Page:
Imagine entering that dreamlike place of The Nutcracker ballet. There's snow falling on sugar plum fairies. Marionette dolls come to life. A handsome prince invites you to his beautiful palace. It's the kind of magic that appeals to children and adults alike. It's also a story that appeals to dance companies and choreographers, though maybe for slightly different reasons.
"The Nutcracker is one ballet that every company does because it's the best-selling thing in their repertoire," says Derryl Yeager, founder and artistic director of Odyssey Dance Co. The troupe has performed its own modern hip-hop-and-jazz-flavored ReduxNut-Cracker for the last four years. This year, Yeager and his troupe are not the only ones giving Ballet West a run for their money. Charlotte Boye-Christensen, founder, artistic director and choreographer of NOW-ID, has created It's Not Cracker as her take on the classic performance, and Sarah Longoria has created an interpretation she's calling River of Rosewater for her company, Municipal Ballet Co.
The Nutcracker hasn't always been this popular. Originally a short one-act ballet, it opened one week before Christmas in 1892 for a sold-out audience at the Maryinsky Theater in St. Petersburg, Russia—and it received terrible reviews, despite the extraordinary original score by Tchaikovsky. Part of the problem was the story, adapted from a surprisingly creepy early-19th-century fairy tale in which a young girl descends into a feverish dream-world of trickery and danger, where an evil rodent mother avenges the deaths of her children. Eventually, she becomes trapped forever in the kingdom of dolls. The ballet version tried to lighten things up a bit, but the story still felt strange and disjointed.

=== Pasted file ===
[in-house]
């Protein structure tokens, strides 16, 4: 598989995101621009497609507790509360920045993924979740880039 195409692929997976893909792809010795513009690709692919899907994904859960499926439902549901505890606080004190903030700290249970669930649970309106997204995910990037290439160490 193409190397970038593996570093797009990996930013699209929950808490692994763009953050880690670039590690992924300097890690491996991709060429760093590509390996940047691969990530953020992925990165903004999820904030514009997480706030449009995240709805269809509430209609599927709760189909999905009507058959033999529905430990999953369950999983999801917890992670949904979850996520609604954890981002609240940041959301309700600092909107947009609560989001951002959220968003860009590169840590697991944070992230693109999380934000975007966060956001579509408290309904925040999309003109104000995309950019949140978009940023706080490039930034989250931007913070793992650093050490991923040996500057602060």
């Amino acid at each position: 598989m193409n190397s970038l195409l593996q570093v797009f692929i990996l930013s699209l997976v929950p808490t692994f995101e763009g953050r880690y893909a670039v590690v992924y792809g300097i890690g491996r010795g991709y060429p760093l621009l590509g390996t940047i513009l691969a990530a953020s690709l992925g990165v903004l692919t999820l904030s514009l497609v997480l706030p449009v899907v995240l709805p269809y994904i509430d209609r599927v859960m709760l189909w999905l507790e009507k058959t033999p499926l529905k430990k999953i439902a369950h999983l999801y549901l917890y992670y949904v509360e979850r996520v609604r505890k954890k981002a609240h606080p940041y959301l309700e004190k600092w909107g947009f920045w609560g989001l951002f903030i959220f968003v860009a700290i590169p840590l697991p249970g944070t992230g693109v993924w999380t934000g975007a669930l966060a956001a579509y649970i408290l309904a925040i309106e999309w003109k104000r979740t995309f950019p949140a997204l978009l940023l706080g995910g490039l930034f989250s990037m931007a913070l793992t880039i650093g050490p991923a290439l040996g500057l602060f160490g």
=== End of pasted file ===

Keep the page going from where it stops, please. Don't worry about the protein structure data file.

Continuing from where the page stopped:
Fast forward 52 years to San Francisco, 1944. It's here that the ballet got its classic makeover from choreographer Willam Christensen, who later brought his version to Utah when he started Ballet West. The rest is history.
Every dancer and ballet lover can remember the first time they saw The Nutcracker. Longoria was only 5 or 6 years old when she saw the Santa Barbara Festival Ballet perform it with a live orchestra, but she still remembers that first performance, and every one thereafter. "I went every year with my mom," she says. For Boye-Christensen, the first time was in her hometown of Copenhagen, where she remembered it as "a fantastical journey." And for Yeager, the best Nutcrackers were all those he performed in as a dancer for Ballet West.
"I was doing all the major roles a male dancer could do," he recalls. "One year they let me perform Drosselmeyer, and I would spend hours doing the old-man makeup. I was fortunate to have the chance to perform The Nutcracker under Willam Christensen, but I did it for years and I had my fill. When I started Odyssey Dance Co., I thought I could only do it if I could do something cool with it, something new."
Making something new from a beloved classic can be dangerous. Choreographers risk treading on sacred ground, on one hand being too derivative, and on the other straying too far and losing the essence that was so alluring. But, they can also score, like Mr. Christensen, and come up with something that freshens up a work, making it more relatable for modern audiences. This is, of course, what each of these local choreographers has tried to do with the source material, each following a unique sense of style and sense of relevance.
For Yeager, that means getting rid of the nutcracker. "It makes no sense to kids," he says. "Our nuts come cracked these days." So what could be the catalyst for a dream, a portal to other worlds? Your iPhone. In ReduxNut-Cracker, Clara's phone takes her to Spain, Russia, a field with Angry Birds. It's entertaining, and certainly new.
Boye-Christensen also wants a more modern, urban context. "It's Not Cracker does not follow the traditional narrative," she says. "I took out the relationship scenes and put the emphasis on a journey of discovery." She's also invited the local Bboy Federation dance crew to spice up some battle scenes, and local artist Artemis to spin Tchaikovsky music with a mix of urban sounds.
Longoria's interpretation sticks closest to the original. "In my mind, our story starts with Clara 10 years later [circa 1920s] at another holiday party. It's about people," Longoria says about Clara's crazy, absinthe-fueled dream. The music remains Tchaikovsky's, though it's arranged and performed live by Pixie and the Partygrass Boys as the audience follows the dancers through the beautiful McCune Mansion. It's just one more fresh idea, waiting to become a new classic.